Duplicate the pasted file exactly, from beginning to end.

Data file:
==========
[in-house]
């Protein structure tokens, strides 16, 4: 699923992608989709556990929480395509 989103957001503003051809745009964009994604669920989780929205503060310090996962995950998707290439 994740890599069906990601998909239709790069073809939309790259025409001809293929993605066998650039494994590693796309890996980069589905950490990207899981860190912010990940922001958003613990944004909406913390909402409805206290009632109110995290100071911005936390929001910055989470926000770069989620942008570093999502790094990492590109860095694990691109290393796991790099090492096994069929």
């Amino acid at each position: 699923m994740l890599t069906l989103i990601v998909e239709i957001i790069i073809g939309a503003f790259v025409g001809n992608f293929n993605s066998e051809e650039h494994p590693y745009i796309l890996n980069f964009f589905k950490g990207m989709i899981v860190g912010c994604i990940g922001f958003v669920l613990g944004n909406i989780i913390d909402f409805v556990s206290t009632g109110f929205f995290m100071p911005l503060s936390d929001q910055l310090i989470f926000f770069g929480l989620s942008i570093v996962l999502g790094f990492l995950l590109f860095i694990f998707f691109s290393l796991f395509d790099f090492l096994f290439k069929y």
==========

[in-house]
């Protein structure tokens, strides 16, 4: 699923992608989709556990929480395509 989103957001503003051809745009964009994604669920989780929205503060310090996962995950998707290439 994740890599069906990601998909239709790069073809939309790259025409001809293929993605066998650039494994590693796309890996980069589905950490990207899981860190912010990940922001958003613990944004909406913390909402409805206290009632109110995290100071911005936390929001910055989470926000770069989620942008570093999502790094990492590109860095694990691109290393796991790099090492096994069929």
């Amino acid at each position: 699923m994740l890599t069906l989103i990601v998909e239709i957001i790069i073809g939309a503003f790259v025409g001809n992608f293929n993605s066998e051809e650039h494994p590693y745009i796309l890996n980069f964009f589905k950490g990207m989709i899981v860190g912010c994604i990940g922001f958003v669920l613990g944004n909406i989780i913390d909402f409805v556990s206290t009632g109110f929205f995290m100071p911005l503060s936390d929001q910055l310090i989470f926000f770069g929480l989620s942008i570093v996962l999502g790094f990492l995950l590109f860095i694990f998707f691109s290393l796991f395509d790099f090492l096994f290439k069929y």